In January 2018, a salvage excavation was conducted at Newe Yaraq in Lod (Permit No. A-8213; map ref. 190740/651884; Fig. 1), prior to the construction of a residential building. The excavation, undertaken on behalf of the Israel Antiquities Authority and financed by the landowner, was directed by Y. Agmon (photography), with the assistance of Y. Amrani (administration), M. Kahan (surveying and drafting), P. Gendelman (guidance and ceramic consultation), M. Shuiskaya (pottery drawing), R. Brin (final drafting), A. ʽAzab (IAA Central District Archaeologist), I. Korenfeld (IAA Ramla District Archaeologist) and I. Jonish (preliminary inspections and safety).
Tel Lod, an artificial hill in the north of the city of Lod, rises on the southern bank of Nahal Ayalon. It comprises archaeological remains from the Pottery Neolithic, Chalcolithic, Bronze, Iron, Persian, Hellenistic, Roman, Byzantine, Early Islamic, Medieval and Ottoman periods (Segal 2012; Masarwa 2015).
A segment of a wall built of partially hewn stones and floor bedding dating from the late Byzantine period were discovered at the southeastern fringe of the tell (Fig. 2).
The wall segment (W101; Figs. 3–5), built in a general northeast–southwest alignment, was preserved to the height of a single course set on a foundation (length 1.85, width 0.65 m, height 0.75 m). The wall was built of large, roughly hewn stones (averaging 0.6 m) on its northwest face and debesh of small to medium-sized stones set in gray plaster on its southeastern face; this face had apparently been damaged and only part of it was preserved. The wall was laid on a foundation of small to medium-sized stones that was c. 0.15 m wider than the wall itself and was constructed of two courses (thickness 0.3 m). Where the course of the wall and the foundation met, traces of whitish-gray plaster were discerned; the plaster was probably used to seal the joins.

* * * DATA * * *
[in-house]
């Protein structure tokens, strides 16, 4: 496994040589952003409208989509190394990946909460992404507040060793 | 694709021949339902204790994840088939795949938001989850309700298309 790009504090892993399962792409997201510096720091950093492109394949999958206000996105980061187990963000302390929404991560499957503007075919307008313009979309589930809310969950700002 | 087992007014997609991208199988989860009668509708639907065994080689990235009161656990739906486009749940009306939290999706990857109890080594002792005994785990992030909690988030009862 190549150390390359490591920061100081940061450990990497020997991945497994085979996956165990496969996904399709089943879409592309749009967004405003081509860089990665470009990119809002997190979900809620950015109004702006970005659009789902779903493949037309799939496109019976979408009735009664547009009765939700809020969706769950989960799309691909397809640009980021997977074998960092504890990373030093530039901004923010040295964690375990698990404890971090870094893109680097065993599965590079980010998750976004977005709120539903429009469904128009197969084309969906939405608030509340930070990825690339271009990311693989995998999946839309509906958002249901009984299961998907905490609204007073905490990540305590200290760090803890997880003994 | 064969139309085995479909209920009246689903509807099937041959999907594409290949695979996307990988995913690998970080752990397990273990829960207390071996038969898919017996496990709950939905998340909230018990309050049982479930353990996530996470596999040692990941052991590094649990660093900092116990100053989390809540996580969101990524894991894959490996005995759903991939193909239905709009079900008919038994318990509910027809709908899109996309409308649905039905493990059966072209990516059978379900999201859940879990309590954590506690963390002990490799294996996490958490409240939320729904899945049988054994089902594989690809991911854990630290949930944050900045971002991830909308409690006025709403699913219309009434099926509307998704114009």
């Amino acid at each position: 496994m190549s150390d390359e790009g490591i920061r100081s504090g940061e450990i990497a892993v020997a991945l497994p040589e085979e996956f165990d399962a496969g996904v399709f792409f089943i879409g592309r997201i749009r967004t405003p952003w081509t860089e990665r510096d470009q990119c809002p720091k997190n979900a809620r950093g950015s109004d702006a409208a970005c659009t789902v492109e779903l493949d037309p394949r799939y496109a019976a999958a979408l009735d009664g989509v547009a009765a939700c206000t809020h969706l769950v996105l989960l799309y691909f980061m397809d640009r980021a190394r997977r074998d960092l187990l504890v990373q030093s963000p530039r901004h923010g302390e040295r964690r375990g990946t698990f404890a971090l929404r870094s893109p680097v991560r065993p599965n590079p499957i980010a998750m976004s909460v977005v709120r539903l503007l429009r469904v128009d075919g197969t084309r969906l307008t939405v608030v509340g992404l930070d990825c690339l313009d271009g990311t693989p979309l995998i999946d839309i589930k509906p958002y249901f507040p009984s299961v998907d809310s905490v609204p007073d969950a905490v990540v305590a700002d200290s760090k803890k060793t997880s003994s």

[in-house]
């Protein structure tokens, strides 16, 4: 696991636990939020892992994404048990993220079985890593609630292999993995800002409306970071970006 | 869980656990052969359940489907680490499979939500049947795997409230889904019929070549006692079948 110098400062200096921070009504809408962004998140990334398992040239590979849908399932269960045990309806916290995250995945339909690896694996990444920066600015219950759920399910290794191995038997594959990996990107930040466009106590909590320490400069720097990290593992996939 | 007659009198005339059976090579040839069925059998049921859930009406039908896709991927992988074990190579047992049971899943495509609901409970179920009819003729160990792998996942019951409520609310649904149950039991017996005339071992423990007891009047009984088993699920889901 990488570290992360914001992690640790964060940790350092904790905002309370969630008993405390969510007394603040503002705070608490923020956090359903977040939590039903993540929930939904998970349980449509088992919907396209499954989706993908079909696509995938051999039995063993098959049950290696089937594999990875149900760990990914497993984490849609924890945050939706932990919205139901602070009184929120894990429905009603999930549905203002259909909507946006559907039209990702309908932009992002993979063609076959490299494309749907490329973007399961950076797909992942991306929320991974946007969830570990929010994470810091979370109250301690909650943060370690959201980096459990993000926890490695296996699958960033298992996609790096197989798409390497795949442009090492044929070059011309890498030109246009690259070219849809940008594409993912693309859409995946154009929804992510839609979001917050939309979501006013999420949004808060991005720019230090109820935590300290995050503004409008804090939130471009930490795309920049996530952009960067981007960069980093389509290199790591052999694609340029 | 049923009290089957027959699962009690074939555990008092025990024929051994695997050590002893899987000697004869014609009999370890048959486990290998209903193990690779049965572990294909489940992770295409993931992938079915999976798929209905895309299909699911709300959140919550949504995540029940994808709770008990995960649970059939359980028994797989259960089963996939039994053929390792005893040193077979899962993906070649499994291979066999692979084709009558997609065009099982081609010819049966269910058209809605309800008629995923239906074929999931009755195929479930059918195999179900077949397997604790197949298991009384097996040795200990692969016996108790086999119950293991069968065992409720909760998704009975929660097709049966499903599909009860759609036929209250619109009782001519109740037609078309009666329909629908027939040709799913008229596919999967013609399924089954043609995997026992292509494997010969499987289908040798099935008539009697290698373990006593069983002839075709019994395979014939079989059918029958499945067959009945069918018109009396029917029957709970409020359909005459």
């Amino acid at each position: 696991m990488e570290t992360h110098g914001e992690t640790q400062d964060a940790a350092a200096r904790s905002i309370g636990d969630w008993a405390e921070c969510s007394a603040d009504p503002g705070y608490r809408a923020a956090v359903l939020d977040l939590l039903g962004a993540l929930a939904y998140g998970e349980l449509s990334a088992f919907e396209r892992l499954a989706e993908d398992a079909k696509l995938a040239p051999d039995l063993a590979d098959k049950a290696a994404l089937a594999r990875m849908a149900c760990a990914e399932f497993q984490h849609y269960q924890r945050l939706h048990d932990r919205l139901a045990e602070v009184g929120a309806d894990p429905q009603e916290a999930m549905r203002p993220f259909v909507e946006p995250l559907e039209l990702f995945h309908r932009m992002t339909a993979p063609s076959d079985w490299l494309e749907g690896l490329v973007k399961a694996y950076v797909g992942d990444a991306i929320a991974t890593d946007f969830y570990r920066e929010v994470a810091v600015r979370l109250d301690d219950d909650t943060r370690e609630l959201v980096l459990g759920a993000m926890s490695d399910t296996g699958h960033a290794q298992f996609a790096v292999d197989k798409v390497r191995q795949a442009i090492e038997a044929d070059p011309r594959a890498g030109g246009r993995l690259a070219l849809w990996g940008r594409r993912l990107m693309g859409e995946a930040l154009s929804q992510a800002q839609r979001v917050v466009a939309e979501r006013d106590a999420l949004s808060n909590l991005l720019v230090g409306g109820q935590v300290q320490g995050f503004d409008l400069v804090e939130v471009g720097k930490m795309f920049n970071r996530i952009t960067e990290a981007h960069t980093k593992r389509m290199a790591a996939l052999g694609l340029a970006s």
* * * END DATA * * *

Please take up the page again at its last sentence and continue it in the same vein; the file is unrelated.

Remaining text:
The floor bedding (L105; Fig. 5), composed of potsherds and small stones embedded in tamped, light-colored sandy soil, abutted the west face of the wall’s foundation. The bedding, which was as thick as the foundation, covered a layer of pale sandy soil devoid of finds (L106), probably a natural deposit.
The pottery (Fig. 6) represents several occupation periods in the nearby region. The various pottery types collected while cleaning the area and above the wall (L100, L102) included a Middle Bronze Age II jug/juglet (Fig. 6:1), an Iron Age holemouth jar (Fig. 6:2), a Persian bowl (Fig. 6:3) and a Hellenistic jar (Fig. 6:4). The finds collected while excavating the clayey soil accumulation between the highest part of the wall and the floor bedding (L103) was of a general Byzantine-period date (Not drawn). On Bedding 105 were potsherds dating to the Late Byzantine period were recovered (L104). The finds from the Byzantine level included bowls (Fig. 6:5–10), a cooking pot (Fig. 6:11), a casserole (Fig. 6:12) and a mortarium (Fig. 6:13). Large storage jars, some of which were bag-shaped type (Fig. 6:14, 15), were also discovered in the area.
The potsherds from the earlier periods (L100) may have been swept to the site from adjacent areas, possibly from those that were excavated in the past (Segal 2012). The Byzantine and late Byzantine pottery found in and above the floor bedding indicate the existence of trade relations, as shown, among others, by Phocaean bowls (Fig. 6:5–10) imported from the region of modern-day Turkey and the mortarium (Fig. 6:13) imported from northern Syria.
The excavation yielded traces of a building dating from the late Byzantine period and expands our understanding of the settlement’s extent during this period. The nature of the remains from the period—the well-built architecture and imported ware—hints at a rather affluent population. Settlement remains from earlier periods were not encountered in the excavated area, implying that the margins of the tell did not extend this far south during these periods.